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July 2017

The Market for Used Propane Buses

By General discussion

School Bus Sales in Waterloo, Iowa, is taking their customers’ propane buses that have recently come off lease, and begun developing a new used bus market in their state. The Blue Bird dealer has found that school districts reluctant to purchase a brand-new propane bus due to acquisition costs may be more likely instead to consider a used bus.


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Dealer Spotlight: United Truck Body

By General discussion

Dealer Spotlight: United Truck Body

Interviewee: Tim Herstadutb

Title: Sales Manager

Q. What is your approach to introducing alt fuels to your customers?

 A. I like to introduce the option of purchasing propane to all my customers — even the ones I don’t think will buy. Just five years ago, every Type C bus I sold was diesel. Then, in 2016, each Type C bus I sold was propane. That came from consistently chatting with customers to make sure that they hear the word propane, and get them used to hearing it. I think it’s especially important to bring up propane if a customer mentions any cold weather operation or regeneration issues. Propane buses don’t have those problems.

When I meet with a customer, I lead with the following selling points of propane:

#1: Reliability. What every school district wants — a bus that is on the road, not in the shop.

#2: Maintenance savings. Time saved in the shop.

#3: Fuel savings. Money put back in your pocket.

Q. Who do you partner with to sell alt fuels?

A. Having a propane provider that is knowledgeable about autogas and able to attend meetings is important. I work closely with COMO Propane to make sure my customers always have fuel and are saving dollars at the pump.

Q. What are some of the tools you use to sell alt fuels?

A. My two main tools are demo buses and propane fuel system knowledge.

Like many dealers, we believe that having propane demo buses and knowing about the fuel system is the way to go. But, we use them in a unique way. Here’s how we get the most from our demos.

We stock at least one, ideally a couple propane demos at all times. When one of my customers’ diesel buses breaks down, I bring them a propane bus to use while they get the diesel bus back up and running. This allows the school district to drive their routes in a propane bus without someone trying to sell them on the product the entire time. This also gives the district the opportunity to get a feel for how the propane bus would fit right into their operation. I also set up wet hose fueling with a local propane provider while the propane bus is in the customers’ hands so that they can experience the ease of fueling.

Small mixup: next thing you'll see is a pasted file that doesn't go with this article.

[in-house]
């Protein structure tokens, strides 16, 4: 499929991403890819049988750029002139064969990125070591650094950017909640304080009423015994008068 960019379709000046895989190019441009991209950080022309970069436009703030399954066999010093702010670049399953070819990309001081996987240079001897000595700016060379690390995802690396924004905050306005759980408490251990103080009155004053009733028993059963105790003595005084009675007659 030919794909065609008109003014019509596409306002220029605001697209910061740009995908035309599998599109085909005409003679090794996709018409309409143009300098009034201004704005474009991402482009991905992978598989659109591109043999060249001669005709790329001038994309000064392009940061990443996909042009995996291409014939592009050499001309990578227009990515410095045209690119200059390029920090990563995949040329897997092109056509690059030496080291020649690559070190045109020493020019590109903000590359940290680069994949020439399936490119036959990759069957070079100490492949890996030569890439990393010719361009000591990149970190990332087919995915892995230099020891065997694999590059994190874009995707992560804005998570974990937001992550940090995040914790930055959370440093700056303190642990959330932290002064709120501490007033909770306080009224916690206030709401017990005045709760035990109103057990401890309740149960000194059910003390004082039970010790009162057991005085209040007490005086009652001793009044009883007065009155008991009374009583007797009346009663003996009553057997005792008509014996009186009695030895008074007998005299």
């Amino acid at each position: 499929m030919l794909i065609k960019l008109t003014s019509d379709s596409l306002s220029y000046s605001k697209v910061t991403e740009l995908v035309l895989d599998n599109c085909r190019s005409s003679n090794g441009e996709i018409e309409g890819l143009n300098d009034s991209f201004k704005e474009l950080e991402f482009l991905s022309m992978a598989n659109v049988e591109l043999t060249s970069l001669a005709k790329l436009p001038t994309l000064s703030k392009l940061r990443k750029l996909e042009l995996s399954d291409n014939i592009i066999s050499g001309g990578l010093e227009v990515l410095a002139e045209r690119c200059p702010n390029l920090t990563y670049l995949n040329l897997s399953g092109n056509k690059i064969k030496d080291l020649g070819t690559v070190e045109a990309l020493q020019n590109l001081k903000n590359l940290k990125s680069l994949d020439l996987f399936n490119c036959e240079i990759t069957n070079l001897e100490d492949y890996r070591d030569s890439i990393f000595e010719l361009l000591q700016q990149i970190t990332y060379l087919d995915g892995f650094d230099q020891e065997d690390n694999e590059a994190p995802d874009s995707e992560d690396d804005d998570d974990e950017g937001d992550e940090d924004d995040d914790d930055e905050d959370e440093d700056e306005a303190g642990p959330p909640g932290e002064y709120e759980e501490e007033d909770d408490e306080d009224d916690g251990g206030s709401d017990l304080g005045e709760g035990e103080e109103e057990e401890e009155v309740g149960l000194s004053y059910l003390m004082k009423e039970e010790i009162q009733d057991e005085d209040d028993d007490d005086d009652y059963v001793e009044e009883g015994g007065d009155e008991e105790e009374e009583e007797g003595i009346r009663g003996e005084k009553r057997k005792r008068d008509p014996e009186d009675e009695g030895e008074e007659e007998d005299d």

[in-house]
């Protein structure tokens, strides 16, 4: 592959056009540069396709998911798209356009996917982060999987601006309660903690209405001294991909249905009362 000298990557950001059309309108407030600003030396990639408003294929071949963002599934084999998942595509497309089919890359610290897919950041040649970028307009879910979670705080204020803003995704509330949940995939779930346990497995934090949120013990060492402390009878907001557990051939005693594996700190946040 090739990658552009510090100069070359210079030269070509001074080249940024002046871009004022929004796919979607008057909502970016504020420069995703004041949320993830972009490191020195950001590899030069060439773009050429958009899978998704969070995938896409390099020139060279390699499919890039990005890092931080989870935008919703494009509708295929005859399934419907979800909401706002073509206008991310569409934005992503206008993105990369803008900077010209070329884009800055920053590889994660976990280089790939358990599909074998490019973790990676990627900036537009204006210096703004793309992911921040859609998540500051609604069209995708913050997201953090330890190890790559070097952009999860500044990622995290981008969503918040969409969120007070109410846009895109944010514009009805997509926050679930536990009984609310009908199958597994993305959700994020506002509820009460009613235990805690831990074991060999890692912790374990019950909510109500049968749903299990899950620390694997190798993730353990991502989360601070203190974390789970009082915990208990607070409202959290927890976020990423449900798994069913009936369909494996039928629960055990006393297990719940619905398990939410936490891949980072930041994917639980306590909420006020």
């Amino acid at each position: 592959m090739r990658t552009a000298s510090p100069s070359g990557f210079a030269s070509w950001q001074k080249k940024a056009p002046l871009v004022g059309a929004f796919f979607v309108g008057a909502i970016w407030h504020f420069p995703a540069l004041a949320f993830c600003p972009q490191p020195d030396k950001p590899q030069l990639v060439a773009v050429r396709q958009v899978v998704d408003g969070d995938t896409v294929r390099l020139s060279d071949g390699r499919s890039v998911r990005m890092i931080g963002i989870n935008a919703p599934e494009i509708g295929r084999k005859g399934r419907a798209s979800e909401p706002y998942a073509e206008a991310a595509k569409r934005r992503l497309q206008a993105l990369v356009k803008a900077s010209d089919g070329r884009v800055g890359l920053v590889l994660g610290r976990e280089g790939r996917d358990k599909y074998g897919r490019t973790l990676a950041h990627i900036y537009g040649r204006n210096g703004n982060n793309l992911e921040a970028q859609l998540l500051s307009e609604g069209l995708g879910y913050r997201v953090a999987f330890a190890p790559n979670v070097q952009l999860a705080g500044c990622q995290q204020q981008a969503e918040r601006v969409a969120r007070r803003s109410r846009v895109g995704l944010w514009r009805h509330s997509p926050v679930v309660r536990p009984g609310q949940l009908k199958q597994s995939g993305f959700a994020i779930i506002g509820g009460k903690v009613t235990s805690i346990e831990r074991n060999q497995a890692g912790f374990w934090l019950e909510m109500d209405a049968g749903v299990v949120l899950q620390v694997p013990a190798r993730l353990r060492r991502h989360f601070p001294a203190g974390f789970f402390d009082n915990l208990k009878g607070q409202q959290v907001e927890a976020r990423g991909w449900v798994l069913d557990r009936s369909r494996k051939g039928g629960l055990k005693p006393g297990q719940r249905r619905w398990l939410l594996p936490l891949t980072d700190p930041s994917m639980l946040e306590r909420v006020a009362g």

I’ve had a lot of success from this approach, and have converted at least five school districts from diesel customers to propane customers because of it.

I know the ins and outs of the propane fuel system in our buses. My feeling is that if you can service and fix it, you can sell it. Learning everything you can about the actual propane fuel system will help increase your sales.

HALL OF FAME: For Jack Roush, Failure Wasn’t an Option

By Headlines

Now 75, Roush is a legend in the auto industry. He’s chairman of Roush Enterprises and co-owner of Roush Fenway Racing. His teams have won more than 400 races, while Roush Enterprises has become a major provider of engineering and product development services for the auto industry, with clients that include Google and Ford Motor Co.

Roush will be inducted into the Automotive Hall of Fame Thursday, July 20, here.

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Cook-Illinois Likes Its Initial Propane Buses

By Headlines

Cook-Illinois, a contract school transportation provider, likes what it sees with propane autogas and is looking to convert many more buses in a fleet numbering more than 2,000 units. That’s according to Good for Students, Good for Business, the six and final of the latest series of Straight Talk videos from PERC, the Propane Education & Research Council.

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